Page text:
Are my audiogram and REM hearing tests portable?

I tried Phonak Lyrics for 4 months and unfortunately I was not able to stay with them. I eventually secured a pro-rata refund and am now planning to buy new hearing aids via Zip Hearing and another audiologist (driven mainly by the fact that the new devices will be some $2k cheaper.)

I have asked my audiologist twice for the comprehensive hearing evaluation she did 4 months ago so I can give this to the new audiologist but she has not yet done it. I assume, since they are my healthcare data and I paid for the tests themselves, that I own the results and the audiologist is obliged to give them to me. Before I kick up a fuss, can anyone tell me if the audiologist conventionally withholds such data and whether this is legitimate.

(Bty the way, I haven’t asked for an explanation as to why she hasn’t sent the rest;ts to me, so there could be a perfectly benign reason why!)

I believe there are legal precedents set in the US and Canada which have determined that medical data belongs to the patient, and cannot be withheld. That said if push comes to shove, I believe you have to make the request for it in writing, and they have 30 days to respond, and can charge you for the cost of preparing it. That said, most clinics will not prescribe hearing aids based on somebody else’s testing. Costco for sure will not, and insist on redoing the testing, but of course that is free there.


Great, thanks. Useful insight. I will drop a letter in to the practice on Monday requesting the data. The new practice I will be buying from is run by a hearing aid fitter whereas the existing test which is only 4 months old, was done by an audiologist. Maybe there’s a difference or maybe I am just being perknickety because I shelled out $250 for the battery!

  1. Yes they must give you the test results.

  2. Because your last test was recent the new place may just check the results and give you an abbreviated and cheaper test.

  3. The savings from buying through Zip may not be what you expect. The initial cost of the aids may be less but over time the extra costs add up. Shop around, you may be able to do better.

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Talking to the fitter that zip introduced me to, the warranty was manufacturer dependent and the price included a hearing test and 5 visits in three years for fitting tuning and cleaning. What else should I consider to compare Zip with other volume sellers? I really hate the bundling that seems prevalent with hardware sales and like the idea that I go to an Audi for a health check once a year, free of any hardware incentives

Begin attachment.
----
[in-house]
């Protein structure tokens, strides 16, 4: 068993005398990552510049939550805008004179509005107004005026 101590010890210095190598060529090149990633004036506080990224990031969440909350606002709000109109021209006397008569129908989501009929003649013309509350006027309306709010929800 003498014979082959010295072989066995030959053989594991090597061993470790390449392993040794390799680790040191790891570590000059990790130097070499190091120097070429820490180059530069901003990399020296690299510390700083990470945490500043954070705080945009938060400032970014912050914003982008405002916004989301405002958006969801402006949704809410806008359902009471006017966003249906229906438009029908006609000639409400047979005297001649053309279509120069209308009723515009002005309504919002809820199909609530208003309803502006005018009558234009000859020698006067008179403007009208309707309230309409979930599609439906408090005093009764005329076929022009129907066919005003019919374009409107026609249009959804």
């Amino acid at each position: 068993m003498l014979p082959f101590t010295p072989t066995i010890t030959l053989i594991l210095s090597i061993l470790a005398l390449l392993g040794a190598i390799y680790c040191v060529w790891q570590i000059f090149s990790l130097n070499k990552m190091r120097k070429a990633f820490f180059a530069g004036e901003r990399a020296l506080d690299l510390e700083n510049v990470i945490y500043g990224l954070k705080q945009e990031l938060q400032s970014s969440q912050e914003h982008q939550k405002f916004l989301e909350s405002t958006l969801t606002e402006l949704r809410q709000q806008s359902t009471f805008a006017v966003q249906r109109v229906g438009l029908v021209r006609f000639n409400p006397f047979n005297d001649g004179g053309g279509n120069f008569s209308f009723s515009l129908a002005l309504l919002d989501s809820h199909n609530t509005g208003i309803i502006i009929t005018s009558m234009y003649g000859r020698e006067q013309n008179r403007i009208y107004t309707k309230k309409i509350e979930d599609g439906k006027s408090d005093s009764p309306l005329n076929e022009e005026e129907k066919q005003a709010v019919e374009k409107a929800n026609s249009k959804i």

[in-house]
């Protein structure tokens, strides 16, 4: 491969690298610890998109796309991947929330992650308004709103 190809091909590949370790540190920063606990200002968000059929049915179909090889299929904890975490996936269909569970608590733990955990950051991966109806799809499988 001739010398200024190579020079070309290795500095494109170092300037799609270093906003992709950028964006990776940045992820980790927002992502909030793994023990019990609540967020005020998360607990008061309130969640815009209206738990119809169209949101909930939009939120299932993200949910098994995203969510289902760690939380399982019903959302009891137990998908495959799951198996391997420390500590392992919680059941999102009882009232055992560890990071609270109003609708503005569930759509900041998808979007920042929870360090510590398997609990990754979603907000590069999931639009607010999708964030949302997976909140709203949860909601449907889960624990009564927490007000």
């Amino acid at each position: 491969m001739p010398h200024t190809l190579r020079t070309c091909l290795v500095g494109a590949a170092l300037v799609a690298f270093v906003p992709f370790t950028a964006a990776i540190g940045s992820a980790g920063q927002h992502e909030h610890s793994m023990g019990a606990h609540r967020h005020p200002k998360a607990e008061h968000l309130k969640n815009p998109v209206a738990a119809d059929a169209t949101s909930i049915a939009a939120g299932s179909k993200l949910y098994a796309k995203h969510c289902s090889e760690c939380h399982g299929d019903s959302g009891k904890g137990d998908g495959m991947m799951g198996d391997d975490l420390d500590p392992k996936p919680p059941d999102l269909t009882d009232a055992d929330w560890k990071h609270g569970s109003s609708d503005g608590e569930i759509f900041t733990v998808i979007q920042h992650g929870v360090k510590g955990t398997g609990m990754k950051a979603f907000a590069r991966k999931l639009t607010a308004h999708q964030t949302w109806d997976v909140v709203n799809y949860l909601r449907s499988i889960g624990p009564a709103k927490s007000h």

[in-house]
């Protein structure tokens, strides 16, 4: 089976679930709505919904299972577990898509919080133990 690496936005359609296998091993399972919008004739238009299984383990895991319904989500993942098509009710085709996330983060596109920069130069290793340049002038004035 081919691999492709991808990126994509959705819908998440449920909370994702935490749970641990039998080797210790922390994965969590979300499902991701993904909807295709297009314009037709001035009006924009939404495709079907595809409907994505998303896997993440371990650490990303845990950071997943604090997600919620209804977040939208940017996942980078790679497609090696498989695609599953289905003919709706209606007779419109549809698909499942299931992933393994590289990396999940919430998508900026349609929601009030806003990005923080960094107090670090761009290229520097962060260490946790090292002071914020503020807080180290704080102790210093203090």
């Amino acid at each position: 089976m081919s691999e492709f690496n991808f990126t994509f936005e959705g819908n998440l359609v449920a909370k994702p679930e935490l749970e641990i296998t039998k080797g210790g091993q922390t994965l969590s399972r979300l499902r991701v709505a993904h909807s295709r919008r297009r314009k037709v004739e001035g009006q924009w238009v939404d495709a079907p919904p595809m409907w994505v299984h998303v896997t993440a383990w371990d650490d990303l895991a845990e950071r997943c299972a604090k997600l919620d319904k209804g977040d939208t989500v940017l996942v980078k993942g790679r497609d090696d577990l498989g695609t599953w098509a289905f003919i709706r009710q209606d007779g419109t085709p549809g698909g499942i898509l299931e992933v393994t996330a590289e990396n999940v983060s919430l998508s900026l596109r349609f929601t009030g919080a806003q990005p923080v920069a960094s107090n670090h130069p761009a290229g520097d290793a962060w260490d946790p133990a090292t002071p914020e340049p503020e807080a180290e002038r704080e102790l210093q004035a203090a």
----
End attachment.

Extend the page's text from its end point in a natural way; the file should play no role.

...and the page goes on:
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I guess one thing to do would be to ask the fitter how much they would charge you for the same deal if you had come to them directly.

Beyond that, of course the more you can do for yourself the less you need done by others. 5 follow-up visits in 3 years may not be enough especially if 3 of the 5 are all within the first month which is not unusual. Agreed that bundling is often unnecessary but not always. YMMV.


Thanks for your advice. Interestingly the visits were described as being “as needed” and not restricted to 5 visits if more visits were seen as necessary. I never made a small print comparison between the fitter and my previous premium audiologist but the principle of the aftercare sounds similar. No different to other choices in healthcare I guess… as you rightly say YMMV!

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I don’t know any audi which will work with audiograms not made by them. Each one will do his/her own test. They’ll look on your previous audiogram, of course, just to have an idea.

Ditto on the right to a copy of your tests. HIPPA requires it. Some practices may have a copying or handling charge of $25-50 but they are required to give it to you. I would find out if your new fitter uses Real Ear Measurement and if they are very familiar with the product you will be getting. If they don’t do REM and are not very familiar with your product, you could get really good hearing aids and have a really bad fitting. The product itself is probably only about 40% of the equation. The fitter makes the magic happen. It should really not make a difference whether it is an audiologist or hearing aids specialist who does the fitting, the difference is how they do the fitting. I would also encourage you to have them do a speech in noise test (Quik Sin or HINT) to get an idea of how you will do in a noisy environment.

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